The Case for Watching an Action Flick in Your New Language
When the summer heat starts blazing and you need a break from the pool, there is nothing like heading into a (heavily air-conditioned) movie theatre for some popcorn and the newest blockbuster film.
If you’re learning a new language, this is also a time when you can break from your more rigorous study routine and enjoy some of the entertainment your new language and its surrounding culture can bring.
That’s why we’re making the case for watching an action flick in your new language (and if you’re doing the 2019 Summer Bucket List Challenge, this will help you check off #4).
You’ll gain exposure to new words and phrases.
What’s great about watching an action film is it gets you out of academia, instead saddling you next to slang, challenges, jokes and cliches that may resonate with native speakers more than what you’d find in a textbook (though you may not want to repeat EVERYTHING you hear… we find it best to keep the insults out of polite society.)
Common tropes make it easier to follow than, say, a genre-bending avant-garde film.
The hero’s journey. Good versus evil. The thrilling chase scene. Some things are just universal (if you’re still not convinced, think of how many countries have a version of Cinderella).
You can use this in your favor. It will be easier to find your bearings in the plot, so you’ll be able to focus more on picking out phrases you already know and using context clues to determine the meaning of the ones you don’t.
Doing so opens a treasure trove of options.
You may think you have seen every action-packed hero movie, but if you’ve only been viewing English options then you’ve barely scratched the surface. Not only will your library of options open up, but you may also have fun spotting how the movie differs from what you grew up with. How are a hero’s superpowers in a Japanese film different than in an American one? What about the production crew’s approach to special effects? What qualities epitomize the love interest and how embellished are the credits at the end (if they even scroll slow enough to read)?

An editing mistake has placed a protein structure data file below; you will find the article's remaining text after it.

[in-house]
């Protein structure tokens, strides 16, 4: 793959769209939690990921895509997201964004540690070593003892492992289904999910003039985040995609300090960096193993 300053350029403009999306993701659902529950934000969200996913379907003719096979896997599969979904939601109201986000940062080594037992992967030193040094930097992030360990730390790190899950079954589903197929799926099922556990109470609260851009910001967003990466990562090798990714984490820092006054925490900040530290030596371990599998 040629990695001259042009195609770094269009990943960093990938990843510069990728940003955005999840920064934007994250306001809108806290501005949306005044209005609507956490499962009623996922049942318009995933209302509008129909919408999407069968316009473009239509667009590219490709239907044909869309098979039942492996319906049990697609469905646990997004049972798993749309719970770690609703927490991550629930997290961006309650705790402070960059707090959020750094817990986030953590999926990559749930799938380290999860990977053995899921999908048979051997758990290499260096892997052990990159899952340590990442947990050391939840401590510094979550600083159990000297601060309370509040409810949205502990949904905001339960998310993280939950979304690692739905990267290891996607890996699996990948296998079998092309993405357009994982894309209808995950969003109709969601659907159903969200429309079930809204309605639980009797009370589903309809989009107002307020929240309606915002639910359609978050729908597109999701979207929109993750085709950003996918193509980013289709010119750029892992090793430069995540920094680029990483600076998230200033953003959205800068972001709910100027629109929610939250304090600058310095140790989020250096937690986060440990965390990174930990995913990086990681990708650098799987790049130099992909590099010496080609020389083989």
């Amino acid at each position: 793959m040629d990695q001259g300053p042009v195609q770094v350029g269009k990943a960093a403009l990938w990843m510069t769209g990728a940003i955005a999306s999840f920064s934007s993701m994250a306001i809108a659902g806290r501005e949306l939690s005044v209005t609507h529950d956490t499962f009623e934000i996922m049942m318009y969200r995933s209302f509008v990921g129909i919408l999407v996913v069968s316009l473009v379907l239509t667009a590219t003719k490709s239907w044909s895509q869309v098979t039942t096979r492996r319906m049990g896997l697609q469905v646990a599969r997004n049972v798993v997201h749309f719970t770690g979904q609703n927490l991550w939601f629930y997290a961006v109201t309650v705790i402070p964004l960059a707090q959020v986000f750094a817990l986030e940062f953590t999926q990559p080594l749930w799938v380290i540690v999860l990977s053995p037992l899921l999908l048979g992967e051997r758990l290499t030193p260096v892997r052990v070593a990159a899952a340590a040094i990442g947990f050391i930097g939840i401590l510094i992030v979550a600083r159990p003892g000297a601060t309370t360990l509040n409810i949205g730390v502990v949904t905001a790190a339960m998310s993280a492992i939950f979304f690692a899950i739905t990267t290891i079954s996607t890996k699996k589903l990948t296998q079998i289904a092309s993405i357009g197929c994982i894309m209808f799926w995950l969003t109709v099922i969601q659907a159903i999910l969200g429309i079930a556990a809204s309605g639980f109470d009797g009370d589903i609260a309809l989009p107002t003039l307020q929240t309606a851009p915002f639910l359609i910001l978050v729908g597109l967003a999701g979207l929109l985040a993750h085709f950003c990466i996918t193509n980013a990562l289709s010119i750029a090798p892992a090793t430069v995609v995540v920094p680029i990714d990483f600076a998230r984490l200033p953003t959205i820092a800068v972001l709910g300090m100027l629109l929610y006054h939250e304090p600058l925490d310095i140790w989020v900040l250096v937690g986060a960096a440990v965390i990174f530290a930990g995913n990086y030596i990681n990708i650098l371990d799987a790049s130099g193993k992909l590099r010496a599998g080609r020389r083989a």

You’ll have something to talk about with native speakers.
While we have nothing against talking about the weather or what you do for a living, you may find a somewhat more energizing conversation when you can chat about something you both care about. It could be nice to revel in that unanticipated plot twist and share theories on how the series will unfold.
Your listening skills might get a boost.
A study published in The National Center for Biotechnology Information found a statistically significant improvement in listening scores after ESL speakers watched a TV episode in English. The speakers had even more success when they watched the show with subtitles in their native language. So find something that looks intriguing, consider turning the English subtitles on and go.
A few tips to get you started.
All heroes need to train a bit, right? For the language equivalent of hitting the gym or the dojo, try brushing up with a lesson or two while the movie is cycling through the previews.
Or, if you aren’t ready to go for the full feature-length film, consider watching a few trailers instead.
And there’s no rule saying you can’t watch a movie you know and love that’s been translated into the language you’re learning (we’ve found that if the voice dub is terrible, that only makes the experience more memorable and fun.)
If you aren’t learning a new language yet, be sure to start our free trial. It’s a great way to get your feet wet before officially starting your language learning journey.0